Home-made Sicilian Pork Sausage with Fennel

I am very excited about today’s post.  It is one of those recipes that I have been making for a long time and that I have been very keen on sharing.  The only reason why I hadn’t done it yet was the lack of reasonably good pictures.  But finally the wait is over… and I think we are still in time for the Northern Hemisphere grilling season.  But for all my Southern Hemisphere readers, do not worry… I am soon going to share a recipe that will allow you to enjoy this amazing sausage without using a barbecue.  Italy is very famous for sausages.  There are so many varieties and if you order sausage in the North, you will very likely get something completely different than what you would in the South.  They are different in shape, but above all in ingredients.  They are (almost) all made of pork, but their seasoning is different. In the North you often get a hint of cinnamon in sausages, while in the south they are often spicy and seasoned with either chilli or black pepper.  Sicilian sausage is yet another variation as it is characterised by the use of fennel seeds.  This is my favourite sausage ever as fennel seeds work wonders with pork and freshen up every bite.  I have eaten the best Sicilian fennel sausage in San Vito lo Capo where the butchers are quite famous for it.  When my dad was young, he used to be friends with one of the first local butchers and saw him making this sausage time and time again.  So… here you have the recipe that my dad passed on to me.  I urge you to try it.  It is AMAZING, preservative free and easy to make.  I bet you won’t buy ready made sausage ever again!  Enjoy and don’t forget to check out my other Regional Italian dishes!

Home-made Sicilian Pork Sausage with Fennel

Home-made Sicilian Pork Sausage with Fennel

5.0 from 2 reviews
Prep time
Total time
Recipe type: Sausage Tutorial
Cuisine: Italian
Serves: makes 1.2 kg - 2.65 lbs.
  • 800 gms – 1.75 lbs. pork scotch fillet
  • 400 gms – 0.9 lbs. pork rashers, skin removed
  • 20 gms – 1.25 tbsp salt
  • 2 tbsp fennel seeds
  • 115 ml – ½ cup red or white wine
  • 1 tbsp freshly ground pepper
  • Edible sausage casing
  1. Roughly chop the scotch fillet and the rashers.
  2. Grind the scotch fillet and the rashers using a 0.5 cm – 0.2 inch diameter grinder.
  3. Put the ground meat in a bowl. Add the salt, wine, fennel seeds and ground pepper and knead well.
  4. Stuff the sausage into the casing and tie it off with a bubble knot.
  5. Let it dry in the fridge overnight before cooking (or freezing) it.
This sausage can be frozen for up to 3 months, just wrap it in foil and then put it into a Ziploc bag before freezing it.

Home-made Sicilian Pork Sausage with Fennel

Home-made Sicilian Pork Sausage with Fennel

Pin It

Related Posts:

Get More Updates!

Sign up to get exclusive updates & tips!


  1. Danny says

    Yum. My parent have been making these here in Sydney for years.
    I know sometime my papa uses his wild fennel leaves instead
    of fennel seeds or aniseed seeds (he reckons they are closer to wild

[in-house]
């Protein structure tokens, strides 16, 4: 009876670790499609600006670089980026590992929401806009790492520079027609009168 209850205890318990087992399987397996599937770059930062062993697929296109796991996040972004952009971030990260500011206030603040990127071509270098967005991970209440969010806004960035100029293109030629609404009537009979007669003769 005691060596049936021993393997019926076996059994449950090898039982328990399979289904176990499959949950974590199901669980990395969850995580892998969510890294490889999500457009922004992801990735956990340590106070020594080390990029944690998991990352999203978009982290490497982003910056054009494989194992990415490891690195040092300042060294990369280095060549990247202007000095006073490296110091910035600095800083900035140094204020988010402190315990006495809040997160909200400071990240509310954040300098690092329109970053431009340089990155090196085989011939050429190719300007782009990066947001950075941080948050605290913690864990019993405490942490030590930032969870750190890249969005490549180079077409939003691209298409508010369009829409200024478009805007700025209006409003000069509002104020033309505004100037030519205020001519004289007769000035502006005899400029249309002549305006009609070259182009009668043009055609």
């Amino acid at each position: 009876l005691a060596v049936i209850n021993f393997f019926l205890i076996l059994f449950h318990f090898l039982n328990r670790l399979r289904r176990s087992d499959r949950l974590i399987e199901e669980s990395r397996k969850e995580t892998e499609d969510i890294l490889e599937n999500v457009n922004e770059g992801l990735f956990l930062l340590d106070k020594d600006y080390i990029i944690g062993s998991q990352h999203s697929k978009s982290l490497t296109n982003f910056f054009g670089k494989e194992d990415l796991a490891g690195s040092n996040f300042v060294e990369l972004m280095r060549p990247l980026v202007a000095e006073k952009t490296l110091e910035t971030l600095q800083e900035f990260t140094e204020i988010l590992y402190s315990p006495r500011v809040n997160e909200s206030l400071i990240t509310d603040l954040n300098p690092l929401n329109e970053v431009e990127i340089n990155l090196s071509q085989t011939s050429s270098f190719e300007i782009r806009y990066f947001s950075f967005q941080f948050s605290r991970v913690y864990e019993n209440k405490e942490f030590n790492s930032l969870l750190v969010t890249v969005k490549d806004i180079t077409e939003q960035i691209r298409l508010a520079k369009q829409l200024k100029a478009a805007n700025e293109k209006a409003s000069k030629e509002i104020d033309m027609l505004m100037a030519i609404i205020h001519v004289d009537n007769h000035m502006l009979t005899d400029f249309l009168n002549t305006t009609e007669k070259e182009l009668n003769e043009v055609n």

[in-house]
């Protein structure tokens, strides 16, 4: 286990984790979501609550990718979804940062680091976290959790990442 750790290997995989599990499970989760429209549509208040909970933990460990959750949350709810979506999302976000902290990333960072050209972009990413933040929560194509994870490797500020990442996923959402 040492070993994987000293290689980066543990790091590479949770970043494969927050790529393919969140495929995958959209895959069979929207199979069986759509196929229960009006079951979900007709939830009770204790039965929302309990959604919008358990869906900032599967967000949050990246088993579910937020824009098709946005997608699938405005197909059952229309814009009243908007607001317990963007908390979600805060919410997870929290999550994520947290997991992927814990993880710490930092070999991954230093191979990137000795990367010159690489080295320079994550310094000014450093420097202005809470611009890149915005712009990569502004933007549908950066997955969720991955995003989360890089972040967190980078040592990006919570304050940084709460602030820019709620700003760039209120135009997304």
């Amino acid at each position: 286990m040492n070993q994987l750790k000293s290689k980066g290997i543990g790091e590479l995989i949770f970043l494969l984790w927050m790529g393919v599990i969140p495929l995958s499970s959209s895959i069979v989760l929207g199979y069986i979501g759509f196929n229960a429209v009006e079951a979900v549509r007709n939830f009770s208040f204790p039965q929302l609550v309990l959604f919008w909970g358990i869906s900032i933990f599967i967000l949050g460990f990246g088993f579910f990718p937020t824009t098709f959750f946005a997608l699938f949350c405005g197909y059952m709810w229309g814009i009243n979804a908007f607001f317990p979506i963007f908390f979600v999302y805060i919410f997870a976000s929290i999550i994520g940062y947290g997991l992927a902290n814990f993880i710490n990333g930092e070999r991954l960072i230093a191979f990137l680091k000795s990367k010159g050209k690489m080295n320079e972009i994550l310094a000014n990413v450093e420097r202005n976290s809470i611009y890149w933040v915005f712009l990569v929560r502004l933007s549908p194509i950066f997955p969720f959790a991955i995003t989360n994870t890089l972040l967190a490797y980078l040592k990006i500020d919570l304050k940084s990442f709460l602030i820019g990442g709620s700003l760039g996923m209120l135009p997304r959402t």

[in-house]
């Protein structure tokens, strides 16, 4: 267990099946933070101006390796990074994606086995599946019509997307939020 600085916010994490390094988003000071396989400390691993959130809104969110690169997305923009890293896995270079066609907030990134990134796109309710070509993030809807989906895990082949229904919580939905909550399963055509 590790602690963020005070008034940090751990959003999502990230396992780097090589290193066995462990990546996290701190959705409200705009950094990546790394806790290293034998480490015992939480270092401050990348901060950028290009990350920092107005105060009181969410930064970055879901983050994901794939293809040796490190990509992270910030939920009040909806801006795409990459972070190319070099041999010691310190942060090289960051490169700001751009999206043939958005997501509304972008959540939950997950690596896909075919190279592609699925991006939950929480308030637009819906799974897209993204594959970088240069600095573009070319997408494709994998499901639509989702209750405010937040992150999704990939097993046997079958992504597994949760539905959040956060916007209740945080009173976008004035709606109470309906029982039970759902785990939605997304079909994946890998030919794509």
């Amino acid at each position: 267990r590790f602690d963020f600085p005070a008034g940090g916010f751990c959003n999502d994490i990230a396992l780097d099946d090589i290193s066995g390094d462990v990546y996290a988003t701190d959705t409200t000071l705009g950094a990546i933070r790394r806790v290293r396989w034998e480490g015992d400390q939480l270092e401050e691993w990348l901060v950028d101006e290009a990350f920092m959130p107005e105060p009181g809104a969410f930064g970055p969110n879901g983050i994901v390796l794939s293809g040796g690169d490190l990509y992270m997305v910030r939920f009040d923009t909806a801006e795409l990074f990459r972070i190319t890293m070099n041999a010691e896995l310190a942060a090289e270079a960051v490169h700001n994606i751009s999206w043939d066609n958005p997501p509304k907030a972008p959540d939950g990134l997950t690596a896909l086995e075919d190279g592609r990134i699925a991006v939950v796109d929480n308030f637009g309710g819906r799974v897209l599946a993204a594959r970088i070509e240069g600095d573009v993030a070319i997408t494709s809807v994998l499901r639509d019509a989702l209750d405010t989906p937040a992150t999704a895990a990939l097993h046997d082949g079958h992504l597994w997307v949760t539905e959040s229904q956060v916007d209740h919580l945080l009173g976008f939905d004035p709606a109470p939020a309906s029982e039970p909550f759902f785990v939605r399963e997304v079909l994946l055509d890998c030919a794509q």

fennel seeds in sicilia…boh???) I know around Catania they call
    these SALSICCIA AL CEPPO- because they mince the
    pork with a knife on a tree stump(ceppo).

  2. says

    This looks fantastic Manuela! i always shy away from making sausage because I don’t want to deal with the casings. But I love fennel sausage albeit a bit spicier. must give it a try!!

    • says

      Casings can be a difficult and a little intimidating. However after a little patience and love they can be easily cleaned and washed.

      1. Put them in cold water to soak for an hour or so. (no firm time, I just do this to ensure all salt removed.

      2. Sometimes they are turned the right way when you buy them (check to see where the little strands are. If on the outside they are the right way. If not, you will have to turn them inside out. Find the end and fill with water and they will do the work themselves). Wash them three times once they are right side out. Just run water through them and press the water out. No need to make long long strande. Cut them after 4ft to make it easier.

      3. Put washed casings in a seperate bowl and cover with water and refridgerate until needed. Casings should be easily seperated if washed properly when you need them.

      4. Left over casings can be reused later if you package them in a plastic bag and salt. Add lots of salt and then place them back in the freezer.

      Hopefully this helps.

  3. cristina says

    OMG! This is how my daddy use to make sausages. So authentic! This looks fantastic!!! I am so trying this. I know my Home and Family viewers will love this!!!!

  4. says

    I formulate sausages for our own food business and this caught my attention and intense interest. I definitely will try it and come out with a new variety here in Philippines. Thank you very much. Your pic looks so tempting. Great!


Leave a Reply

Your email address will not be published. Required fields are marked *

You may use these HTML tags and attributes: <a href="" title=""> <abbr title=""> <acronym title=""> <b> <blockquote cite=""> <cite> <code> <del datetime=""> <em> <i> <q cite=""> <s> <strike> <strong>

Rate this recipe: